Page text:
Why Are Power Lines So Deadly?

Aren’t they insulated?

Danger: High voltage

Four adult Boy Scout leaders were electrocuted on Monday as they attempted to pitch a large tent at this year’s National Scout Jamboree. The disaster happened when the tent’s central pole bumped into an overhead power line. Don’t power lines have insulation?

No, they don’t—at least the ones that run aboveground. Most of the hundreds of thousands of miles of high-voltage transmission lines in this country are made solely of metal—either aluminum or aluminum wrapped around a steel core. Adding a layer of insulation to every line would be pricey and has been deemed unnecessary given how high the lines are off the ground. (Underground lines are insulated, both for the safety of the walkers above and to protect the lines from shovels and the like.)

The biggest overhead power lines can carry more than 700,000 volts, but deadly accidents occur with smaller lines that carry just a few hundred volts. The federal government estimates that overhead lines cause 128 work-related electrocutions every year. (Work-related injuries are more common than non-occupational ones.) A worker will get shocked if he—or his crane, ladder, or other piece of equipment—bumps up against a cable while touching the ground. This allows current to flow out of the power line, through the victim, and into the earth.

Electricity will stray from a power line only if it has a direct path to the ground. If you hang from a power line with both feet in the air, you won’t get shocked—that’s why birds can sit on a line with no insulation. (Birds do get zapped when they touch two lines at the same time or one line and the grounded wooden pole that supports it; power companies try to prevent bird deaths by increasing the space between the wires.)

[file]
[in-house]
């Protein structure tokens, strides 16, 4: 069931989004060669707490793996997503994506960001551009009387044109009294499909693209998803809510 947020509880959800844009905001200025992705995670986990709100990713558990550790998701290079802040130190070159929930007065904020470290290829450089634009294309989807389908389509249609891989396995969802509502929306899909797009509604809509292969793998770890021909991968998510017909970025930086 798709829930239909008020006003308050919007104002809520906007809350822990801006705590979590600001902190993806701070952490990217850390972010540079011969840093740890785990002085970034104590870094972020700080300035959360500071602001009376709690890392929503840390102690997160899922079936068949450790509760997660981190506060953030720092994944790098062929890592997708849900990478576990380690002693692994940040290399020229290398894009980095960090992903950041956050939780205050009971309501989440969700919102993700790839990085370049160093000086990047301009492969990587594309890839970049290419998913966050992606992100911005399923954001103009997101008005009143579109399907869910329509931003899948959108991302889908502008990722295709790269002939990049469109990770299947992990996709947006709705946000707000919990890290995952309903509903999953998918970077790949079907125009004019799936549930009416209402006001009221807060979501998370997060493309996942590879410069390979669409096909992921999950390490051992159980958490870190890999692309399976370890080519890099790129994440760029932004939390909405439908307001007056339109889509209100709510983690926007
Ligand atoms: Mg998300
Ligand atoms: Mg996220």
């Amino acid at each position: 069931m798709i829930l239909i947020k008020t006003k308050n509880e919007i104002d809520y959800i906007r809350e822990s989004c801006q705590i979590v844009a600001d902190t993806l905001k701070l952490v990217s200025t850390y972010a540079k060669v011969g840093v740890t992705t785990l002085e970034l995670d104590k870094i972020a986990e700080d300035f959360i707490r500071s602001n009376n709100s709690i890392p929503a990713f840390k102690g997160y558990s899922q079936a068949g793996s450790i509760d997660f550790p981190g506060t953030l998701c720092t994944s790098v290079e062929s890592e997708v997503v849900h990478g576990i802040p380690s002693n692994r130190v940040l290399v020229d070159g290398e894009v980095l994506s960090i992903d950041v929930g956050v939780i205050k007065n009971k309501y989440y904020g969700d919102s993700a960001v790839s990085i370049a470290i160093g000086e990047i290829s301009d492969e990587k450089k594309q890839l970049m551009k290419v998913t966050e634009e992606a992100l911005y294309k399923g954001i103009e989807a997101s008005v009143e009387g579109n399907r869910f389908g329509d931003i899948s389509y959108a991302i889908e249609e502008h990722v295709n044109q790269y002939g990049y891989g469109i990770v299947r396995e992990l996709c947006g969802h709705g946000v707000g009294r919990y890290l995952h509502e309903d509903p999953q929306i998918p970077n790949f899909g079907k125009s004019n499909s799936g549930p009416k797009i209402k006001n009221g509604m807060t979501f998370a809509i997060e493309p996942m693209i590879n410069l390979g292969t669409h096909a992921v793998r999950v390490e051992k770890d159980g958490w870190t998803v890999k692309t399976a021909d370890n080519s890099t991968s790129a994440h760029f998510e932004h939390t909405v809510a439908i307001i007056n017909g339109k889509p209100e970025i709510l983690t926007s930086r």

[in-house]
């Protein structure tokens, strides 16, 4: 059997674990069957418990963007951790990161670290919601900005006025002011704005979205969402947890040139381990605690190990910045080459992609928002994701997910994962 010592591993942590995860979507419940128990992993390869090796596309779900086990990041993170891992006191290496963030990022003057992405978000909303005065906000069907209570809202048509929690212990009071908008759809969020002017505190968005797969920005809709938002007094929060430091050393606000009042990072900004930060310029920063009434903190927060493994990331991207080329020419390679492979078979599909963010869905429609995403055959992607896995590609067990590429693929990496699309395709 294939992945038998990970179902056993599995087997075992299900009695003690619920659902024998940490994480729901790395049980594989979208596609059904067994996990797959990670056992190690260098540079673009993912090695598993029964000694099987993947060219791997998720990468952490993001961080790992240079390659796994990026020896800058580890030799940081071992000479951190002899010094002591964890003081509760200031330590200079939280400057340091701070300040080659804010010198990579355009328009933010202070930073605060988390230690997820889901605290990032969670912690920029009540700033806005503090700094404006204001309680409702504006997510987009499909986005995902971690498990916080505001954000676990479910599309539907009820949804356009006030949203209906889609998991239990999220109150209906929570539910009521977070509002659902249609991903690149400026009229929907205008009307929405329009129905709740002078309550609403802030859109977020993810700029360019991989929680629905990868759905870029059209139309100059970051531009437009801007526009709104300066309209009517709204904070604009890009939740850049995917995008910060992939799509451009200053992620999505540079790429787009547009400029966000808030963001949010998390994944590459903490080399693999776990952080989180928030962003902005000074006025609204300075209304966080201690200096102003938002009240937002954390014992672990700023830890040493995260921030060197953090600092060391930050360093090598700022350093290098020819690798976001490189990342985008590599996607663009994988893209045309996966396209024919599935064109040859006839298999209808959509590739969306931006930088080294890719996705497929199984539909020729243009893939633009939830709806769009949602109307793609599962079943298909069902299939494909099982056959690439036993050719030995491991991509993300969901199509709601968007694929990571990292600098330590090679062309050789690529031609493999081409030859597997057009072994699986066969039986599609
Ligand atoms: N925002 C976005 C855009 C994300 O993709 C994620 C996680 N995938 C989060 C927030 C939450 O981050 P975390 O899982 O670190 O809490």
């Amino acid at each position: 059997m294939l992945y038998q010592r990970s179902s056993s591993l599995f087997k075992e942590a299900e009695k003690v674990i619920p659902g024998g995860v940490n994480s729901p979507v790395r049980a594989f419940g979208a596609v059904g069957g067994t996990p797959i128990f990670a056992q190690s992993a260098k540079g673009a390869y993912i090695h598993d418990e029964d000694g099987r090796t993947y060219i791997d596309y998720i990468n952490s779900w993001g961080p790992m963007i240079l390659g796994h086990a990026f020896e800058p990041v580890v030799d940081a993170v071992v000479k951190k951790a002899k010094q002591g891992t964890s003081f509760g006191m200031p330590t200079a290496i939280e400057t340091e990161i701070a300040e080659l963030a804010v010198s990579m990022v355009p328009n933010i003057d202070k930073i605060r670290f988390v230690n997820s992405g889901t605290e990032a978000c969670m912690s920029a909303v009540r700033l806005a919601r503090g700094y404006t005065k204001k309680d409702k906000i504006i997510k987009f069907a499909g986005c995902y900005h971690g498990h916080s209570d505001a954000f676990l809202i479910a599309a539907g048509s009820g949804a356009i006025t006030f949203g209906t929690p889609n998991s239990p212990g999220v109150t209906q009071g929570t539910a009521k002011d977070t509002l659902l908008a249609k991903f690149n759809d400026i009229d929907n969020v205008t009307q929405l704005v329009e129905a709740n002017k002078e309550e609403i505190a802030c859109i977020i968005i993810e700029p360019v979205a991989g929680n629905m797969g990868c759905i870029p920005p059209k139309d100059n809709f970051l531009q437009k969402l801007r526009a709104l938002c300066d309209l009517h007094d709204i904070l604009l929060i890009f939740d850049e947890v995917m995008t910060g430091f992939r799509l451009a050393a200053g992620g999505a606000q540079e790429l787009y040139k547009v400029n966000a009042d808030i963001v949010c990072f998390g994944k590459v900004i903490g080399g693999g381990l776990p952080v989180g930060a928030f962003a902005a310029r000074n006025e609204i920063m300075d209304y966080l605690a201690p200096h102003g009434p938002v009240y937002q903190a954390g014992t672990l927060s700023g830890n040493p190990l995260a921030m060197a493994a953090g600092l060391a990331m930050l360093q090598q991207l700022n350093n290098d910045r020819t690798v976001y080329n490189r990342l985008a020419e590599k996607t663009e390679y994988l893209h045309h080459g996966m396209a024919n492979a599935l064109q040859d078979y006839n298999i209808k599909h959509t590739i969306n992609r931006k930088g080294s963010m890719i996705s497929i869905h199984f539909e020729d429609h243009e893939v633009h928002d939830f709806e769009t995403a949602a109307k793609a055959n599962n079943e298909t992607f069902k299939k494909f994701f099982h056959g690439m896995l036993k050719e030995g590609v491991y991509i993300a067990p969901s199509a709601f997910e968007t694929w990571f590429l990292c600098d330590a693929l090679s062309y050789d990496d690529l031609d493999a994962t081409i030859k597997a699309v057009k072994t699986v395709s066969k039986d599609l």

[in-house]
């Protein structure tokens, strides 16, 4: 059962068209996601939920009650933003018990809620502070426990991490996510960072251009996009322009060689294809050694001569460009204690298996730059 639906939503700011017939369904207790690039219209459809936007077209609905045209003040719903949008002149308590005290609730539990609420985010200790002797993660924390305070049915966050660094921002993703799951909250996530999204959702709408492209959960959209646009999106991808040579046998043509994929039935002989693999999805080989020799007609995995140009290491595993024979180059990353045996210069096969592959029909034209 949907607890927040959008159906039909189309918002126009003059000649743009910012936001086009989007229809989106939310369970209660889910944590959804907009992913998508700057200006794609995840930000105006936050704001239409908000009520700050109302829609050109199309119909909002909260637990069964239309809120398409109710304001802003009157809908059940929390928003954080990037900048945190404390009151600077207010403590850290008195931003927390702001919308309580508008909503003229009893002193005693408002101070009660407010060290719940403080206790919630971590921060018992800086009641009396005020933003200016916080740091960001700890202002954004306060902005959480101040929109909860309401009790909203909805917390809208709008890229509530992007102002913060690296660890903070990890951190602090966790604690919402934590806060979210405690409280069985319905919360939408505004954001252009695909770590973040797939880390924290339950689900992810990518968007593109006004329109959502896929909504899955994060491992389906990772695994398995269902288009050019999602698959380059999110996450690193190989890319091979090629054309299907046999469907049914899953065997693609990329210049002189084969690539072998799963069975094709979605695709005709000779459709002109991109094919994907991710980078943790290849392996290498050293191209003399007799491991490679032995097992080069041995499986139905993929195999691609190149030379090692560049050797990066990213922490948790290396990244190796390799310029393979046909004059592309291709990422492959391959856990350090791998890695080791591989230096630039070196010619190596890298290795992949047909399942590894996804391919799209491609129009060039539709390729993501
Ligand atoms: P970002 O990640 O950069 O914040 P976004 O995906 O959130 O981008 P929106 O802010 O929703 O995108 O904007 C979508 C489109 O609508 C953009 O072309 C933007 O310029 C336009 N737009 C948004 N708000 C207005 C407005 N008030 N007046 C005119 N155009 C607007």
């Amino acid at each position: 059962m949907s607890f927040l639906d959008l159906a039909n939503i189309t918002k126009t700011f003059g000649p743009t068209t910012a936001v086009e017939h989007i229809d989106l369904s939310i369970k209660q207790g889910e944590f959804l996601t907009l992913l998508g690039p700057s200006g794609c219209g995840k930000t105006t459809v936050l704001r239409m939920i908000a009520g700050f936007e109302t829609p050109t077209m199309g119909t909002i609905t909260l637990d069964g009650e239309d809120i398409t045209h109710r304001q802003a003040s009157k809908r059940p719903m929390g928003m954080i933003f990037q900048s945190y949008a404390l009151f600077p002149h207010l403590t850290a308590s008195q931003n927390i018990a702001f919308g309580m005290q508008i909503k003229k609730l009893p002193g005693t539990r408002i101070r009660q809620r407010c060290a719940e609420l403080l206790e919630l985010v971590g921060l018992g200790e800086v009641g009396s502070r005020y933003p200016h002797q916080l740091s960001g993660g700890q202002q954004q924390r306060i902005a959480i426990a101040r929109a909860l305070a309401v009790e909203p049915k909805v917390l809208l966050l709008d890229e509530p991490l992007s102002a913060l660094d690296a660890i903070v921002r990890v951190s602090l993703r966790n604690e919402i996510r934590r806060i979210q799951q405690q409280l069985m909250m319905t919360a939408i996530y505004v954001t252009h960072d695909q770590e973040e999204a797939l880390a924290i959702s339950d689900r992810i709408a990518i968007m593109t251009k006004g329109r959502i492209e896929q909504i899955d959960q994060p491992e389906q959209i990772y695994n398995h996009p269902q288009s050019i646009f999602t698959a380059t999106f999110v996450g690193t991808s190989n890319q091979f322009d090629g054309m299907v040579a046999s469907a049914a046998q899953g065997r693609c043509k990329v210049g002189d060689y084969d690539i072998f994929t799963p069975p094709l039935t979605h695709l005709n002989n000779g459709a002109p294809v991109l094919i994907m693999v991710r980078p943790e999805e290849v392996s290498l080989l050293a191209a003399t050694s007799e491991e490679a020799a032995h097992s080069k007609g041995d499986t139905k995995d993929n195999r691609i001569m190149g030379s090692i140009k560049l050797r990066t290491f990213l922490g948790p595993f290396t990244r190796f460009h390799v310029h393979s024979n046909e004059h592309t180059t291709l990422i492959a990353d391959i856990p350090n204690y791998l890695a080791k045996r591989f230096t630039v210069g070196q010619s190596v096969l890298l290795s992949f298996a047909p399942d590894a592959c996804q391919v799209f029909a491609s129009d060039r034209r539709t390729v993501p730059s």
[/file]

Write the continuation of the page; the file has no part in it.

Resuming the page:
The air around a power line isn’t a good conductor, but very high voltages do create a significant electrical field. For large-scale transmission lines, this field can have a radius of a foot or more. That means electricity could arc out of the wire to any crane or pole that gets close enough, even if it never makes contact.

Most power companies warn workers to stay 10 feet away from power lines and up to 25 feet away from the highest-voltage lines. Even regular folks trimming trees near a power line need to take care—wood isn’t as conductive as metal, but a stray branch can still transmit a deadly shock down the trunk. If workers have to be within 10 feet of a line, the power company can “de-energize” it (turn it off). They might also run a ground wire from the cable to the street below. If there is an unexpected surge, the ground wire will siphon the electricity down before it reaches the part of the line that’s getting repaired.

Next question?

Explainer thanks Anne Mayberry of the Electrical Safety Foundation International, Jim Owen of the Edison Electric Institute, John Palmer of Knott Laboratory, and reader Stuart Cleland for asking the question.